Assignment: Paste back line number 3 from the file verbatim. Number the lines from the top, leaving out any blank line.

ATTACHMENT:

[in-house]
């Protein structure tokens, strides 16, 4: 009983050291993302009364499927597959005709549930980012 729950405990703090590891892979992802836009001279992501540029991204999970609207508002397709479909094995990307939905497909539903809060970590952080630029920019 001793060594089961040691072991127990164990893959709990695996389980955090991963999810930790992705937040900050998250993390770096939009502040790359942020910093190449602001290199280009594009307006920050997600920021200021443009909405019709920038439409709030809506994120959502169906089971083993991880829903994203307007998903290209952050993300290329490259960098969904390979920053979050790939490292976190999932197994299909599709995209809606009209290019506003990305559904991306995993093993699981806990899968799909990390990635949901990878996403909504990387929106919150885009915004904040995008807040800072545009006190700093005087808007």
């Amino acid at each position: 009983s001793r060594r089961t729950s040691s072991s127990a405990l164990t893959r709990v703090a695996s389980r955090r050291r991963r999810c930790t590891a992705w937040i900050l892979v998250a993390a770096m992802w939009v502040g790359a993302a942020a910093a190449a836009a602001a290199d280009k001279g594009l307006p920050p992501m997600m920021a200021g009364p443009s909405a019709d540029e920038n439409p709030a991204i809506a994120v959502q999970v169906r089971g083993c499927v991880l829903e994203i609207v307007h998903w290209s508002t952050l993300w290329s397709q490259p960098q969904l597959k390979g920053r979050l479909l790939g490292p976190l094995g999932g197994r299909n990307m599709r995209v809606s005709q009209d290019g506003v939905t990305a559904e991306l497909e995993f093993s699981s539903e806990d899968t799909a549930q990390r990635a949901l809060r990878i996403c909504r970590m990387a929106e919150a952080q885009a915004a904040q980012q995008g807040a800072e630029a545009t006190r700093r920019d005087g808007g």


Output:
């Amino acid at each position: 009983s001793r060594r089961t729950s040691s072991s127990a405990l164990t893959r709990v703090a695996s389980r955090r050291r991963r999810c930790t590891a992705w937040i900050l892979v998250a993390a770096m992802w939009v502040g790359a993302a942020a910093a190449a836009a602001a290199d280009k001279g594009l307006p920050p992501m997600m920021a200021g009364p443009s909405a019709d540029e920038n439409p709030a991204i809506a994120v959502q999970v169906r089971g083993c499927v991880l829903e994203i609207v307007h998903w290209s508002t952050l993300w290329s397709q490259p960098q969904l597959k390979g920053r979050l479909l790939g490292p976190l094995g999932g197994r299909n990307m599709r995209v809606s005709q009209d290019g506003v939905t990305a559904e991306l497909e995993f093993s699981s539903e806990d899968t799909a549930q990390r990635a949901l809060r990878i996403c909504r970590m990387a929106e919150a952080q885009a915004a904040q980012q995008g807040a800072e630029a545009t006190r700093r920019d005087g808007g």